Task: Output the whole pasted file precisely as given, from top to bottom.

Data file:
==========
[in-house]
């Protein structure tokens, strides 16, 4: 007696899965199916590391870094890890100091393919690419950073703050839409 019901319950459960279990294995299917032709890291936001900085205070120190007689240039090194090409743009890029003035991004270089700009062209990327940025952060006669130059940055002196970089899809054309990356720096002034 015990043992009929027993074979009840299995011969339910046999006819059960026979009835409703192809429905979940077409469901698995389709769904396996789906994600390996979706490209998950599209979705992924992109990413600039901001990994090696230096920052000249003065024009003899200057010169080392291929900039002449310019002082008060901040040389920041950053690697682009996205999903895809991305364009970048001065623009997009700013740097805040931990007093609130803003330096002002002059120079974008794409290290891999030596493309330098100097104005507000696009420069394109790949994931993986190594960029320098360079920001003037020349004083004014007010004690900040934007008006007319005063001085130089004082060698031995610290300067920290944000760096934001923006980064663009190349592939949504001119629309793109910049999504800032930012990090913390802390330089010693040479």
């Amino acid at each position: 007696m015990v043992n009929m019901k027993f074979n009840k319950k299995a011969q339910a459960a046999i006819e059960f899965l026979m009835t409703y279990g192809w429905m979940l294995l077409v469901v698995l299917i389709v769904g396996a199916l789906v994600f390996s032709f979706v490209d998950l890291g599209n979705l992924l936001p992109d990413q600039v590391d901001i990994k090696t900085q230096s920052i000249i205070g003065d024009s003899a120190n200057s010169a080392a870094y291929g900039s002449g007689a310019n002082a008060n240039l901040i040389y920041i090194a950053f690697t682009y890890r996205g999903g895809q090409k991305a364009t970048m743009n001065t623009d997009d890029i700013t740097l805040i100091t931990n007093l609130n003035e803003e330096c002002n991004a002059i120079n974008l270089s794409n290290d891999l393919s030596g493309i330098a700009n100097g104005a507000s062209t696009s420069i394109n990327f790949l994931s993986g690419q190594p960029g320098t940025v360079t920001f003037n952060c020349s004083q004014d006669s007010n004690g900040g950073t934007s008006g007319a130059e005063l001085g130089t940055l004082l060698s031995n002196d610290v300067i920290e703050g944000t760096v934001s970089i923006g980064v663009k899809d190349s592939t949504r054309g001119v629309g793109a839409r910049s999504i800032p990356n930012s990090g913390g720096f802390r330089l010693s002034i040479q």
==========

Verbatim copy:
[in-house]
């Protein structure tokens, strides 16, 4: 007696899965199916590391870094890890100091393919690419950073703050839409 019901319950459960279990294995299917032709890291936001900085205070120190007689240039090194090409743009890029003035991004270089700009062209990327940025952060006669130059940055002196970089899809054309990356720096002034 015990043992009929027993074979009840299995011969339910046999006819059960026979009835409703192809429905979940077409469901698995389709769904396996789906994600390996979706490209998950599209979705992924992109990413600039901001990994090696230096920052000249003065024009003899200057010169080392291929900039002449310019002082008060901040040389920041950053690697682009996205999903895809991305364009970048001065623009997009700013740097805040931990007093609130803003330096002002002059120079974008794409290290891999030596493309330098100097104005507000696009420069394109790949994931993986190594960029320098360079920001003037020349004083004014007010004690900040934007008006007319005063001085130089004082060698031995610290300067920290944000760096934001923006980064663009190349592939949504001119629309793109910049999504800032930012990090913390802390330089010693040479």
């Amino acid at each position: 007696m015990v043992n009929m019901k027993f074979n009840k319950k299995a011969q339910a459960a046999i006819e059960f899965l026979m009835t409703y279990g192809w429905m979940l294995l077409v469901v698995l299917i389709v769904g396996a199916l789906v994600f390996s032709f979706v490209d998950l890291g599209n979705l992924l936001p992109d990413q600039v590391d901001i990994k090696t900085q230096s920052i000249i205070g003065d024009s003899a120190n200057s010169a080392a870094y291929g900039s002449g007689a310019n002082a008060n240039l901040i040389y920041i090194a950053f690697t682009y890890r996205g999903g895809q090409k991305a364009t970048m743009n001065t623009d997009d890029i700013t740097l805040i100091t931990n007093l609130n003035e803003e330096c002002n991004a002059i120079n974008l270089s794409n290290d891999l393919s030596g493309i330098a700009n100097g104005a507000s062209t696009s420069i394109n990327f790949l994931s993986g690419q190594p960029g320098t940025v360079t920001f003037n952060c020349s004083q004014d006669s007010n004690g900040g950073t934007s008006g007319a130059e005063l001085g130089t940055l004082l060698s031995n002196d610290v300067i920290e703050g944000t760096v934001s970089i923006g980064v663009k899809d190349s592939t949504r054309g001119v629309g793109a839409r910049s999504i800032p990356n930012s990090g913390g720096f802390r330089l010693s002034i040479q």